Ah, la belle province. We love riding motorcycles here. From 2010 to 2015, the province led Canadian motorcycle sales: we have 25 per cent of the country’s population, but we buy 30 per cent of the country’s new bikes. Don’t ask me why. Our provincial government certainly isn’t helping. In fact, I think there are some underhanded efforts by government agencies to discourage people from riding.
These efforts aren’t flagrant (well some are, like the outright motorcycle bans in Old Quebec City, Old Montreal, Mount Royal, St. Denis, Longueuil – the list goes on), but are instead subtle nuances of law that discourage motorcycle use, or make it difficult for new riders to maintain an interest in motorcycling.
I’m not talking about bans on loud pipes and such. I’m talking about simple things like the winter tire law that extends to all passenger vehicles in the province, including bikes. From December 15 to March 15, you must have winter tires installed on your vehicle, with the appropriate snowflake symbol embedded in the sidewall. Unbelievably, this includes motorcycles. There are no such tires available for bikes, but that’s of no concern to lawmakers. Motorcycles used as emergency vehicles (read cop bikes) are exempt; all others can – and do – get ticketed, with fines of up to $300.
But who rides in the middle of winter anyway, you ask? Well, last December 24, the temperatures in eastern Canada reached record highs, topping at 16 degrees C in Montreal. But if you were caught on the road on a motorcycle by the local constabulary, you might have ridden home with a rather regrettable Christmas gift. Spotting bikes on the road after Dec. 15 is like shooting fish in a barrel for ticket-hungry cops, and they really do issue tickets.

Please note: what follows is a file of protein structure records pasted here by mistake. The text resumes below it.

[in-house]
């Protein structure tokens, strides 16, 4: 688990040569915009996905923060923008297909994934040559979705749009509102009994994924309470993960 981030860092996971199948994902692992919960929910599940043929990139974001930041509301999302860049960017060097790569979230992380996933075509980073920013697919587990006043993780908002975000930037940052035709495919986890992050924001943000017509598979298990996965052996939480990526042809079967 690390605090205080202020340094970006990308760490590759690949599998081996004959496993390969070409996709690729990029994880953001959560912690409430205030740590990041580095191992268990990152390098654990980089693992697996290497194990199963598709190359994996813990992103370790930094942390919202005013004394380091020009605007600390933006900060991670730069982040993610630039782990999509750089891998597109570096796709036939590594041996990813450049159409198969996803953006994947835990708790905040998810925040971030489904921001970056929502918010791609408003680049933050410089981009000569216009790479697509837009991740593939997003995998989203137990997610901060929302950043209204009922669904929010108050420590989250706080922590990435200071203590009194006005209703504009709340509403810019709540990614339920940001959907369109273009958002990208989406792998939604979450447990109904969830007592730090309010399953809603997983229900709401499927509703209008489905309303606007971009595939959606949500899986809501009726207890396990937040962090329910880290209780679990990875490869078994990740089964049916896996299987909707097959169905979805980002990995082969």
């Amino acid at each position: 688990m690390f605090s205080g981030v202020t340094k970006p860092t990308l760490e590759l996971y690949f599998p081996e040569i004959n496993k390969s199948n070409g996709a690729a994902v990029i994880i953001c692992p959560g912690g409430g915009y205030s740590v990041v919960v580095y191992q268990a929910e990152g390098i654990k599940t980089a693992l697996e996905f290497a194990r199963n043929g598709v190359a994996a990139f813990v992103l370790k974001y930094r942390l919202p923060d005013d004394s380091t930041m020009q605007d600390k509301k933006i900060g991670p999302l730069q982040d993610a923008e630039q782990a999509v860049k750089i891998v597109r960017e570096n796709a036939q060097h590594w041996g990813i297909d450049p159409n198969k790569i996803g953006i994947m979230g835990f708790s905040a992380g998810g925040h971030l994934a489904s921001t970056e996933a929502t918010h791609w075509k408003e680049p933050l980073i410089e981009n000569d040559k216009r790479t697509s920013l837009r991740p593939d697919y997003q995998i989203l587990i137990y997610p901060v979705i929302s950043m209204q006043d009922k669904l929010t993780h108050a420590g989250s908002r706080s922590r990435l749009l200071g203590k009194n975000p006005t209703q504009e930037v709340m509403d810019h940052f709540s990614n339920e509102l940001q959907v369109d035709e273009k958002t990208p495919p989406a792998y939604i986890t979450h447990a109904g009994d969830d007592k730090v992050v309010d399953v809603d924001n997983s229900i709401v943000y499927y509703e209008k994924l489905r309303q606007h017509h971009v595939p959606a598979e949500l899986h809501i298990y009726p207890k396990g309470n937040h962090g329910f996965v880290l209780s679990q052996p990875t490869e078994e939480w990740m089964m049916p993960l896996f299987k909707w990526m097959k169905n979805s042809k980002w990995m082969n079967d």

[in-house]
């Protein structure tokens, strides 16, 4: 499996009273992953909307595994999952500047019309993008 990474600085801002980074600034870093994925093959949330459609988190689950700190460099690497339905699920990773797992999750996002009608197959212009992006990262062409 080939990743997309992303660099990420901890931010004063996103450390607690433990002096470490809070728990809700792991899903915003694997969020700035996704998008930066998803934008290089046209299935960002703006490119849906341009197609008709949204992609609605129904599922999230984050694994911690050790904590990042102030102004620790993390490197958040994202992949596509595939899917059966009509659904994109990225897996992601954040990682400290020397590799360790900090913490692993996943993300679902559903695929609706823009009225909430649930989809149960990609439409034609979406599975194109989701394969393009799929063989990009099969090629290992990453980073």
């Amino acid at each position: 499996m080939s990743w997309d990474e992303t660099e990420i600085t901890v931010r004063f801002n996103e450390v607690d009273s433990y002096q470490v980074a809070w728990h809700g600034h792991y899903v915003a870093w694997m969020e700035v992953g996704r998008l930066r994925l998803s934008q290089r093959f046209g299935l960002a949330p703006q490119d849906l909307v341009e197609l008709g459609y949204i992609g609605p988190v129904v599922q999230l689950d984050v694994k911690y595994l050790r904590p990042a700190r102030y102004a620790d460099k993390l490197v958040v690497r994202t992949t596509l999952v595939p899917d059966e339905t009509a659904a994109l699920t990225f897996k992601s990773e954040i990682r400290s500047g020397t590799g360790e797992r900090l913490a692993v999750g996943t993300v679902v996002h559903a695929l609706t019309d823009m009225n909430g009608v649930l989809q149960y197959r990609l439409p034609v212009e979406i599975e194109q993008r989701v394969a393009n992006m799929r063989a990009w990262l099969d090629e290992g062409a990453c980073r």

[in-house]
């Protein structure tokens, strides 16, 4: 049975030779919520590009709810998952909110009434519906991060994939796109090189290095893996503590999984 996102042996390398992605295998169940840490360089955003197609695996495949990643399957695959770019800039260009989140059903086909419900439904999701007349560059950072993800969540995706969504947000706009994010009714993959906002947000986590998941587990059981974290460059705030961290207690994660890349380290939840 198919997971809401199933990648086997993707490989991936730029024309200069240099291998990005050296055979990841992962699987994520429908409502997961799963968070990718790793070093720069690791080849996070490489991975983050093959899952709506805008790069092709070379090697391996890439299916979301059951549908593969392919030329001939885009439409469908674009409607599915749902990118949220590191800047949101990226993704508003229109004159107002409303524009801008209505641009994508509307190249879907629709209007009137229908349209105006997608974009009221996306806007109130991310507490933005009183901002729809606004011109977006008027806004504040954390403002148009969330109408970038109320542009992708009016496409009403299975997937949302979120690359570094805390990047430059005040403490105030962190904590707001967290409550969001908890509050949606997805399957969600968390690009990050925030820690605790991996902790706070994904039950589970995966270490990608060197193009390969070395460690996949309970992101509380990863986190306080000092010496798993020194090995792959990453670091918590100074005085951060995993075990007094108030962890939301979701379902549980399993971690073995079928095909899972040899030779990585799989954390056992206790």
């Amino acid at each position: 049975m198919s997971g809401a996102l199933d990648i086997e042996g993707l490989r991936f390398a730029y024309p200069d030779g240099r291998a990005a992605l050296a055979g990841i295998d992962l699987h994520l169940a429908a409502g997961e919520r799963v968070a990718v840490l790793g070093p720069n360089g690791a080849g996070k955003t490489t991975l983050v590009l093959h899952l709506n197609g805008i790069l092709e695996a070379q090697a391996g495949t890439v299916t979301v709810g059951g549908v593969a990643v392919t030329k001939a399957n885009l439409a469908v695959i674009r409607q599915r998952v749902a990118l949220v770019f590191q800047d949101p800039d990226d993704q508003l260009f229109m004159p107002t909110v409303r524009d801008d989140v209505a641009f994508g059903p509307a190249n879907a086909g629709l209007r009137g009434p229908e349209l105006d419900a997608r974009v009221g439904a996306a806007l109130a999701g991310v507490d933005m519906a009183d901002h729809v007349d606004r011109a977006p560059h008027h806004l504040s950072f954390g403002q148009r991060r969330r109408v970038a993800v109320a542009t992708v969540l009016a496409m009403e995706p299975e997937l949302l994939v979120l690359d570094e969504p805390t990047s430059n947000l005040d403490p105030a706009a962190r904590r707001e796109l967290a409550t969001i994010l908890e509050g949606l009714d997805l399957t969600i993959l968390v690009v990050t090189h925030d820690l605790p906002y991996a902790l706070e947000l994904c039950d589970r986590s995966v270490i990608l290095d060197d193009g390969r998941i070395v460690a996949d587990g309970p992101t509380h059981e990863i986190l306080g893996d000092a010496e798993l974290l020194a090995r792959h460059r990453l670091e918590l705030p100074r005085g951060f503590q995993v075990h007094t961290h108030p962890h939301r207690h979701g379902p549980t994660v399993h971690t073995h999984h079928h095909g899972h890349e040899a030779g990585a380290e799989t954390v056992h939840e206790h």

Then there’s the whole “high-risk” motorcycle category, which applies to supersport machines, and allows Quebec’s ministry of transport, the SAAQ (Société de l’assurance automobile), to charge more than $1,300 annually for a licence plate compared to $567 for a normal bike. This also provides some medical insurance, but you must still purchase regular, costly collision insurance, just like most other provinces.
What constitutes a high-risk bike? You’re going to love this. These “guideline” descriptions are taken directly from the SAAQ:
- Streamlined fairing to improve aerodynamics, covering the sides of the engine, with a low windshield
- A crouched-forward driving position
- Low, short handlebars
- Footpegs placed higher up and farther back
- Muffler placed at the rear and angled upward
- Two disc brakes in front and one disc brake in the back
- Chain-driven rear wheel
- Power-to-weight ratio of over 0.5 hp/kg
- No centre stand
- Oversize frame
Yes, if you ride a bike that has those “visual and technical characteristics,” you’re considered at a higher risk of having a motorcycle accident. Why? Hell if I know. Maybe it’s their extremely efficient brakes, nimble handling, and newfangled technologies like ABS and traction control.
Of course, if those guidelines are too ambiguous, the SAAQ publishes an annual list of offending two-wheelers.